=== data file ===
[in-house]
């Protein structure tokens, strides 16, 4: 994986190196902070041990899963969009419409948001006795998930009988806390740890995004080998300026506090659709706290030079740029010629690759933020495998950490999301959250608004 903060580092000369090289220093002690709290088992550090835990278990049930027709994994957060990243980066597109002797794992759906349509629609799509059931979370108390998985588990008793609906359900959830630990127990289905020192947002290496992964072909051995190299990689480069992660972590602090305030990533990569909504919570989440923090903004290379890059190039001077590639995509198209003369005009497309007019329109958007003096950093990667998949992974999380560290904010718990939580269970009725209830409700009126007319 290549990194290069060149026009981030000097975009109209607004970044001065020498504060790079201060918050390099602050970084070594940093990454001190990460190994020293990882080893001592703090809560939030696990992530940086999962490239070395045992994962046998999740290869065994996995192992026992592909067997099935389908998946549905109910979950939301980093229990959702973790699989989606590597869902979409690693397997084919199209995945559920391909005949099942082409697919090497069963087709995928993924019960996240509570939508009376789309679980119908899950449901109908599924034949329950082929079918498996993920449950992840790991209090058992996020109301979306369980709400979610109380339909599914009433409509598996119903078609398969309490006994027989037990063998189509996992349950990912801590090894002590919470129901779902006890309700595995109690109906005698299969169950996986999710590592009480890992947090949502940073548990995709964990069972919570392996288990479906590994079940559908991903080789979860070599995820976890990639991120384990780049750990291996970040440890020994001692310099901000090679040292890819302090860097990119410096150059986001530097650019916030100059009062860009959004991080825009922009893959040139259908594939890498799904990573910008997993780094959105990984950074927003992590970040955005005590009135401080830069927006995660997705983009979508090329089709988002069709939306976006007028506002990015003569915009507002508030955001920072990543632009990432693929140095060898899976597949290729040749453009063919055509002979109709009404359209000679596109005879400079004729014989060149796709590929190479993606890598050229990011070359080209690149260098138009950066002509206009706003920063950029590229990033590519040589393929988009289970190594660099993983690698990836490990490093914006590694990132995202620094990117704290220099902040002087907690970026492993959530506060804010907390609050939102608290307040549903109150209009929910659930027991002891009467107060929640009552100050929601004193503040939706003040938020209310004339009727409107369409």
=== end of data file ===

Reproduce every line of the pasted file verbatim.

[in-house]
């Protein structure tokens, strides 16, 4: 994986190196902070041990899963969009419409948001006795998930009988806390740890995004080998300026506090659709706290030079740029010629690759933020495998950490999301959250608004 903060580092000369090289220093002690709290088992550090835990278990049930027709994994957060990243980066597109002797794992759906349509629609799509059931979370108390998985588990008793609906359900959830630990127990289905020192947002290496992964072909051995190299990689480069992660972590602090305030990533990569909504919570989440923090903004290379890059190039001077590639995509198209003369005009497309007019329109958007003096950093990667998949992974999380560290904010718990939580269970009725209830409700009126007319 290549990194290069060149026009981030000097975009109209607004970044001065020498504060790079201060918050390099602050970084070594940093990454001190990460190994020293990882080893001592703090809560939030696990992530940086999962490239070395045992994962046998999740290869065994996995192992026992592909067997099935389908998946549905109910979950939301980093229990959702973790699989989606590597869902979409690693397997084919199209995945559920391909005949099942082409697919090497069963087709995928993924019960996240509570939508009376789309679980119908899950449901109908599924034949329950082929079918498996993920449950992840790991209090058992996020109301979306369980709400979610109380339909599914009433409509598996119903078609398969309490006994027989037990063998189509996992349950990912801590090894002590919470129901779902006890309700595995109690109906005698299969169950996986999710590592009480890992947090949502940073548990995709964990069972919570392996288990479906590994079940559908991903080789979860070599995820976890990639991120384990780049750990291996970040440890020994001692310099901000090679040292890819302090860097990119410096150059986001530097650019916030100059009062860009959004991080825009922009893959040139259908594939890498799904990573910008997993780094959105990984950074927003992590970040955005005590009135401080830069927006995660997705983009979508090329089709988002069709939306976006007028506002990015003569915009507002508030955001920072990543632009990432693929140095060898899976597949290729040749453009063919055509002979109709009404359209000679596109005879400079004729014989060149796709590929190479993606890598050229990011070359080209690149260098138009950066002509206009706003920063950029590229990033590519040589393929988009289970190594660099993983690698990836490990490093914006590694990132995202620094990117704290220099902040002087907690970026492993959530506060804010907390609050939102608290307040549903109150209009929910659930027991002891009467107060929640009552100050929601004193503040939706003040938020209310004339009727409107369409």